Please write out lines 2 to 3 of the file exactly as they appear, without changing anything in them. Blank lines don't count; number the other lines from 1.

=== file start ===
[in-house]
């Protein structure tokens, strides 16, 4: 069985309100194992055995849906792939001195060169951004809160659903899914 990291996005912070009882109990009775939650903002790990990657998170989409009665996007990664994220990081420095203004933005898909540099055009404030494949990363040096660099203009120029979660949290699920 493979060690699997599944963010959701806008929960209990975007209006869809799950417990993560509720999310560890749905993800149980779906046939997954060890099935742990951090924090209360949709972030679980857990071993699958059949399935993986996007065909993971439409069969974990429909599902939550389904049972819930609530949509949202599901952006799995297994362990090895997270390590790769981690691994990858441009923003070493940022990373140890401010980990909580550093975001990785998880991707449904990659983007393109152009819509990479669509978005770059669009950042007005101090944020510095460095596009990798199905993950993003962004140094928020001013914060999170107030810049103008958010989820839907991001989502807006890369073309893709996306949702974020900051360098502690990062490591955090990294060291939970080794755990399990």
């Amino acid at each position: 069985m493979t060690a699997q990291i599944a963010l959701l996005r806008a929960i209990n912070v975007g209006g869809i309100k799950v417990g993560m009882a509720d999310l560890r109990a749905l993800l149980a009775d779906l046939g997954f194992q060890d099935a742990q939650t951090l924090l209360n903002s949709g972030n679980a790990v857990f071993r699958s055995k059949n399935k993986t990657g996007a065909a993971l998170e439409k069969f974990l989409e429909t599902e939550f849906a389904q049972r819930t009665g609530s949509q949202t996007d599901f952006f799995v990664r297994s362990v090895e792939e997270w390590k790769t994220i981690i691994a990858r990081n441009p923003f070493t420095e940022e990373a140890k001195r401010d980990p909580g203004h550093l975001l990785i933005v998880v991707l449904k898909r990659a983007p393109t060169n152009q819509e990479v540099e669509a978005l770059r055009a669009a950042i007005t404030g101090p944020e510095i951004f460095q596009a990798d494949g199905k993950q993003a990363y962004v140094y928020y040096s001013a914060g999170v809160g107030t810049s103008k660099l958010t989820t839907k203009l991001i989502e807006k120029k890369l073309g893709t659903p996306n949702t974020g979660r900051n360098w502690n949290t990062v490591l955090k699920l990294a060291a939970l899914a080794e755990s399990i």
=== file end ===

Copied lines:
């Protein structure tokens, strides 16, 4: 069985309100194992055995849906792939001195060169951004809160659903899914 990291996005912070009882109990009775939650903002790990990657998170989409009665996007990664994220990081420095203004933005898909540099055009404030494949990363040096660099203009120029979660949290699920 493979060690699997599944963010959701806008929960209990975007209006869809799950417990993560509720999310560890749905993800149980779906046939997954060890099935742990951090924090209360949709972030679980857990071993699958059949399935993986996007065909993971439409069969974990429909599902939550389904049972819930609530949509949202599901952006799995297994362990090895997270390590790769981690691994990858441009923003070493940022990373140890401010980990909580550093975001990785998880991707449904990659983007393109152009819509990479669509978005770059669009950042007005101090944020510095460095596009990798199905993950993003962004140094928020001013914060999170107030810049103008958010989820839907991001989502807006890369073309893709996306949702974020900051360098502690990062490591955090990294060291939970080794755990399990």
């Amino acid at each position: 069985m493979t060690a699997q990291i599944a963010l959701l996005r806008a929960i209990n912070v975007g209006g869809i309100k799950v417990g993560m009882a509720d999310l560890r109990a749905l993800l149980a009775d779906l046939g997954f194992q060890d099935a742990q939650t951090l924090l209360n903002s949709g972030n679980a790990v857990f071993r699958s055995k059949n399935k993986t990657g996007a065909a993971l998170e439409k069969f974990l989409e429909t599902e939550f849906a389904q049972r819930t009665g609530s949509q949202t996007d599901f952006f799995v990664r297994s362990v090895e792939e997270w390590k790769t994220i981690i691994a990858r990081n441009p923003f070493t420095e940022e990373a140890k001195r401010d980990p909580g203004h550093l975001l990785i933005v998880v991707l449904k898909r990659a983007p393109t060169n152009q819509e990479v540099e669509a978005l770059r055009a669009a950042i007005t404030g101090p944020e510095i951004f460095q596009a990798d494949g199905k993950q993003a990363y962004v140094y928020y040096s001013a914060g999170v809160g107030t810049s103008k660099l958010t989820t839907k203009l991001i989502e807006k120029k890369l073309g893709t659903p996306n949702t974020g979660r900051n360098w502690n949290t990062v490591l955090k699920l990294a060291a939970l899914a080794e755990s399990i």